NSW Shellfish Program

Industry overview

NSW has 76 commercial shellfish growing areas between Eden in the south and Tweed Heads in the north with around 300 oyster farming businesses producing 9.2 million dozen oysters for a $42 million industry and representing 44 per cent of Australia’s oysters. One mussel farming business also operates on the NSW south coast.

The NSW shellfish industry is regulated by NSW Food Authority under the Food Regulation 2010.

All oysters and mussels in NSW are harvested in accordance with the NSW Shellfish Program, which has adopted the Australian Shellfish Quality Assurance Program (ASQAP) as a minimum standard. All the requirements of the NSW Shellfish Program are contained in the NSW Shellfish Industry Manual (see below).

Open/closed status of harvest areas

Shellfish harvest areas may temporarily close for a number of reasons, including localised rainfall that can lead to runoff and can pollute the estuary containing the shellfish.

Since shellfish are filter feeders they can accumulate this pollution.

The NSW Food Authority works with the shellfish industry to close harvest areas when necessary and re-open them when microbiological testing indicates that the estuaries have become clean again and the shellfish have been given adequate time to purge themselves of all contaminants.

Prior to harvesting shellfish for human consumption, farmers should confirm the status of the relevant harvest area with their local coordinator.
Due to the unpredictable nature of events leading to harvesting closures, and the fact they may not always occur during business hours, the list may not always reflect the most recent closures and is not intended to be legally binding. Subject to the above qualifications, the NSW Food Authority attempts to ensure current status of harvest areas is updated on a regular basis.

Role of local coordinators

The NSW Food Authority works closely with key shellfish industry personnel, established as local coordinators in each estuary, who act as the vital communication link between the Authority and the industry.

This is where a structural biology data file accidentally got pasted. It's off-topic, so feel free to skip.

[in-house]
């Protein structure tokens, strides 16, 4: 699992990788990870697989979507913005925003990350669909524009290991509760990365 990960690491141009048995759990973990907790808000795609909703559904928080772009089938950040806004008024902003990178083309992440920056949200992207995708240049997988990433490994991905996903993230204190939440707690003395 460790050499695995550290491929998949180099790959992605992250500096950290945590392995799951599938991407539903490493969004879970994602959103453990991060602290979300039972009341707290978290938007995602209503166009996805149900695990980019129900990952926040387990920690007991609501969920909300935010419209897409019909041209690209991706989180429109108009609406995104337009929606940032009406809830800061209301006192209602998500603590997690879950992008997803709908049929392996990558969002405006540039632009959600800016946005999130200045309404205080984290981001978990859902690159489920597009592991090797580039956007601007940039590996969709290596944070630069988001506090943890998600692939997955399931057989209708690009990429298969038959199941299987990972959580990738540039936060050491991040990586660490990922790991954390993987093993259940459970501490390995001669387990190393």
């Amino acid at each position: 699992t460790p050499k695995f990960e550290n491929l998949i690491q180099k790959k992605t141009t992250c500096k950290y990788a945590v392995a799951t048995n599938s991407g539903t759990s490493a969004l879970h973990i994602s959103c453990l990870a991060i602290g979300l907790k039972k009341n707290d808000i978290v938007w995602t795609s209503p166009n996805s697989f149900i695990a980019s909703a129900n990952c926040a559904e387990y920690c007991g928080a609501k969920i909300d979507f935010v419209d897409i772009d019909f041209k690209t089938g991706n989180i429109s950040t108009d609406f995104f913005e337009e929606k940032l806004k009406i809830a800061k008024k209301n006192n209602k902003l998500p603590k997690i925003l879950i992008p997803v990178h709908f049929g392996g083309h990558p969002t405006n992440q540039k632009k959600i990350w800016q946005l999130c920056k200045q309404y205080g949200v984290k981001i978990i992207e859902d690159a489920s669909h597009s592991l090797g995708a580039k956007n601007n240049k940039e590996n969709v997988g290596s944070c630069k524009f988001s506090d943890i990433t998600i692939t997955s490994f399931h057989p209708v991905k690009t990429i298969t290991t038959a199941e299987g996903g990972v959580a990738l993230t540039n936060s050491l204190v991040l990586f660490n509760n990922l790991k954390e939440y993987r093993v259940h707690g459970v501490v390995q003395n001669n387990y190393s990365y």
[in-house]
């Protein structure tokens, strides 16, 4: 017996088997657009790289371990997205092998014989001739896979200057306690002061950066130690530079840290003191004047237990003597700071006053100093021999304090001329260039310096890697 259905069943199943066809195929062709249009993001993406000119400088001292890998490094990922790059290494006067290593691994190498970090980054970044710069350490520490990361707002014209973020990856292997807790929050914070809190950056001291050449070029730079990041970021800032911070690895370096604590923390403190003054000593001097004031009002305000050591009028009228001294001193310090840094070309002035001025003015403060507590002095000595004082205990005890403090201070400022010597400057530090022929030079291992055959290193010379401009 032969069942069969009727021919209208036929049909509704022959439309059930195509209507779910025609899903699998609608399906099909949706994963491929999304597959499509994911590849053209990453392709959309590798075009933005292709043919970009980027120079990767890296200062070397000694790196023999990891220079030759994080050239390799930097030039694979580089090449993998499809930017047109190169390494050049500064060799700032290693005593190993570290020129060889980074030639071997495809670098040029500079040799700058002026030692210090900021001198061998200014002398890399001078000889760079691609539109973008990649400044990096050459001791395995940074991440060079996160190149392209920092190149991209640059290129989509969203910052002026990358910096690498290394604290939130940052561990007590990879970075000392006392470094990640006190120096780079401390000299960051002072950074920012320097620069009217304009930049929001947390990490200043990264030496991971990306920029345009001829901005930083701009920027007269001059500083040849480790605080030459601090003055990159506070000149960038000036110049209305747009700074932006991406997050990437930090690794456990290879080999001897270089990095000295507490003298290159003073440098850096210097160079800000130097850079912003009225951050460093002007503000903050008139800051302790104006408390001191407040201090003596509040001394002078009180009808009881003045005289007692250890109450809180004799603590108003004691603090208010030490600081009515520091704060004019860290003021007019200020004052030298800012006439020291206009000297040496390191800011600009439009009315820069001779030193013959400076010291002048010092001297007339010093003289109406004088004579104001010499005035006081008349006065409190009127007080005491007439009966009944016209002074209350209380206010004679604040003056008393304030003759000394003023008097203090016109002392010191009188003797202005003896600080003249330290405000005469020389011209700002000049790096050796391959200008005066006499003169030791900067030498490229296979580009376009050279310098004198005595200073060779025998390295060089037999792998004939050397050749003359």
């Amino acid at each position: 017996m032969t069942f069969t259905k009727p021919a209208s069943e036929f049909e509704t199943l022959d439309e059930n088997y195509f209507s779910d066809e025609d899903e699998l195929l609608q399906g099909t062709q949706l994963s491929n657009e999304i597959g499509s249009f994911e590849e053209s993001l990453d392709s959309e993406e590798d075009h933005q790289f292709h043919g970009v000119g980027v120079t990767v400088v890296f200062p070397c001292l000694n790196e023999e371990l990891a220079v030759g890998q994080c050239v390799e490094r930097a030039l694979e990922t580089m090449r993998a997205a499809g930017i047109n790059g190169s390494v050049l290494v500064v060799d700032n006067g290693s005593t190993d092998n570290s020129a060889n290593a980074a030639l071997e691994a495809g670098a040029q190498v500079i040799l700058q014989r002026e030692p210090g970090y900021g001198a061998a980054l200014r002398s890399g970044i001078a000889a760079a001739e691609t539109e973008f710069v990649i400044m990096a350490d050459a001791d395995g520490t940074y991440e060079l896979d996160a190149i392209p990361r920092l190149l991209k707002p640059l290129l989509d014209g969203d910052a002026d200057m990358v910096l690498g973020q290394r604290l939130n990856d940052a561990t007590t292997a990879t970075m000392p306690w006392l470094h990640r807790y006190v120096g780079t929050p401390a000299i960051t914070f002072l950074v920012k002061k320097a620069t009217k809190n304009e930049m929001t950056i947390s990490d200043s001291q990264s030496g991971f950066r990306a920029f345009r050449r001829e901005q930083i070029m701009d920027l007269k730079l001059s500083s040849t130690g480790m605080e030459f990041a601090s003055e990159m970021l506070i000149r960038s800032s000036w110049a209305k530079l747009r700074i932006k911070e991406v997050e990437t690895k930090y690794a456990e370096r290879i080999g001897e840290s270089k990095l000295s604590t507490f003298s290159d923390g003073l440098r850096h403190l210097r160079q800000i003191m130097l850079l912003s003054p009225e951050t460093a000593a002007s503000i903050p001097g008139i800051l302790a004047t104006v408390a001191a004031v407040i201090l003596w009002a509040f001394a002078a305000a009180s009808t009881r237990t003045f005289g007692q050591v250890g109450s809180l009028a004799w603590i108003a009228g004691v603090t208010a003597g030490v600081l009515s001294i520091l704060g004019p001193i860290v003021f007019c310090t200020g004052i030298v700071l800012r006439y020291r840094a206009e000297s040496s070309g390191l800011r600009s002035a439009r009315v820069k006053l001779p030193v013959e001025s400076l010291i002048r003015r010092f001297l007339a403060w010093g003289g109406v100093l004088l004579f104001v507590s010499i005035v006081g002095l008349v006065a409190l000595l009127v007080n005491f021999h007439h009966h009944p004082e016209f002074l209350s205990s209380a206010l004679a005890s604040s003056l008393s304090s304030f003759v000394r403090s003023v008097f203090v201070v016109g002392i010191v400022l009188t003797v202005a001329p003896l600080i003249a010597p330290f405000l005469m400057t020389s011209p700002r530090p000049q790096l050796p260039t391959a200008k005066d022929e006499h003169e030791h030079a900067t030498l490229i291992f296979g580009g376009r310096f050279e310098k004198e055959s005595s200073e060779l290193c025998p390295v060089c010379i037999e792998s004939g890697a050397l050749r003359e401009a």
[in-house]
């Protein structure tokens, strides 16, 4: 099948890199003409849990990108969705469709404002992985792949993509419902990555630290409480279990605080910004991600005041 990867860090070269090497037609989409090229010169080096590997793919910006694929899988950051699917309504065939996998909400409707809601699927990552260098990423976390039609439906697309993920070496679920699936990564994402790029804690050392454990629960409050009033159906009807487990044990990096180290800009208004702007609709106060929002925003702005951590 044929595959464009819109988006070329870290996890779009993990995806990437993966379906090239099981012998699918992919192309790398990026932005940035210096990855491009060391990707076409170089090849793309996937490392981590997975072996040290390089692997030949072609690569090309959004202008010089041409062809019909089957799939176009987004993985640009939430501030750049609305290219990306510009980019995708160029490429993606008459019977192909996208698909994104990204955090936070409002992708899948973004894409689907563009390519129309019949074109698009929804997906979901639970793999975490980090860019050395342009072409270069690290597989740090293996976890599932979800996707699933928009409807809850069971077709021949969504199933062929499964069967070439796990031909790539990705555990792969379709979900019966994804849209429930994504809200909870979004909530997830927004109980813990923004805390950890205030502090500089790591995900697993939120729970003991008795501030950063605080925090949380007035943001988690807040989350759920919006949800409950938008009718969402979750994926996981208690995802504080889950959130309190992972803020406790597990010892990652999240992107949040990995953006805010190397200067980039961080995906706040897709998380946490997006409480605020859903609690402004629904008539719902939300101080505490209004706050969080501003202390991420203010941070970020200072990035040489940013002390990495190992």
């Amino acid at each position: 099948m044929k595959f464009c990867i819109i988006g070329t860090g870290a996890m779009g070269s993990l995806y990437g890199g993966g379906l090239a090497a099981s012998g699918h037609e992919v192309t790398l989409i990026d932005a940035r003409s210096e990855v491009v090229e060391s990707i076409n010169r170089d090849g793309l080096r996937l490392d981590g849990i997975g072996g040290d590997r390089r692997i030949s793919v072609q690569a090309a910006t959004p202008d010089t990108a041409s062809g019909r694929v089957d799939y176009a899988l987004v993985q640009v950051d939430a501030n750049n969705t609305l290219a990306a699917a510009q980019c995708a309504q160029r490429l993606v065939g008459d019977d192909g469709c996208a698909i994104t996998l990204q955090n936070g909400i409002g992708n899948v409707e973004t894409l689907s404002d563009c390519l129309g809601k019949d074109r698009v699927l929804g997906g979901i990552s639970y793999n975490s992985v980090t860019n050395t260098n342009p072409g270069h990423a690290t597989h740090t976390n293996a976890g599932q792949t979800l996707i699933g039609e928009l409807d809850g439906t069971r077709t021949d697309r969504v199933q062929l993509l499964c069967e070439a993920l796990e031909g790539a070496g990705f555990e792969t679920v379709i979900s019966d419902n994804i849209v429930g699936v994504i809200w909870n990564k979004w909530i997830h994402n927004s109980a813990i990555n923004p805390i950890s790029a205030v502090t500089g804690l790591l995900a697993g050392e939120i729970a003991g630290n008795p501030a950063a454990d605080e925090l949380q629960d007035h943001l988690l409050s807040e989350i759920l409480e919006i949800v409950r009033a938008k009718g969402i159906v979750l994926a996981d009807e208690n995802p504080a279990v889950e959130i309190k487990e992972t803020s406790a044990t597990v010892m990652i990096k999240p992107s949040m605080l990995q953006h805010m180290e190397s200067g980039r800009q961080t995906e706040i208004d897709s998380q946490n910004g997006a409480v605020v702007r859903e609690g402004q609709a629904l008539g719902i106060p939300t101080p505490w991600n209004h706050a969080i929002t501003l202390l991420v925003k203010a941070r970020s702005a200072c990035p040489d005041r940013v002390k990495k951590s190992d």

Shellfish harvest areas are managed through the classification management plans, which dictate trigger levels of rainfall, salinity and water quality that must be met for harvest of shellfish to occur. This approach aligns with international best practice for the safe harvest of shellfish.

Forms & supporting documents

Licence application

All businesses that harvest, collect or depurate shellfish are required to hold a NSW Food Authority licence to operate:

Industry manuals

Food safety requirements for shellfish businesses are set out in:

Marine biotoxin requirements for shellfish businesses are set out in:

Stock movement requirements and records for shellfish businesses are set out in:

Food Safety Program templates


Harvest area classification

From 2000 to 2005 the Authority conducted risk assessments of commercial shellfish harvest areas in NSW, which has involved conducting shoreline surveys of harvest areas and the collection of a large amount of microbiological data on water and shellfish from designated test sites. The initial data is included in the NSW Aquaculture Shellfish Harvest Area Water Bacteriology and Phytoplankton Survey Data January 2003 - June 2005 which the Authority released in 2006.

This information is being used to classify each shellfish harvest area, which are currently classified as either:

  • Conditionally approved – shellfish can be directly harvested
  • Conditionally restricted – shellfish must be depurated for a minimum of 36 hours before being sold for human consumption
  • Prohibited - shellfish cannot be harvested for human consumption

Shellfish cannot be harvested from growing areas that are not being classified, instead shellfish must be translocated to classified areas for 60 days before they can be harvested for human consumption.

Detailed information on the classification process is provided in the Australian Shellfish Quality Assurance Program Operations Manual

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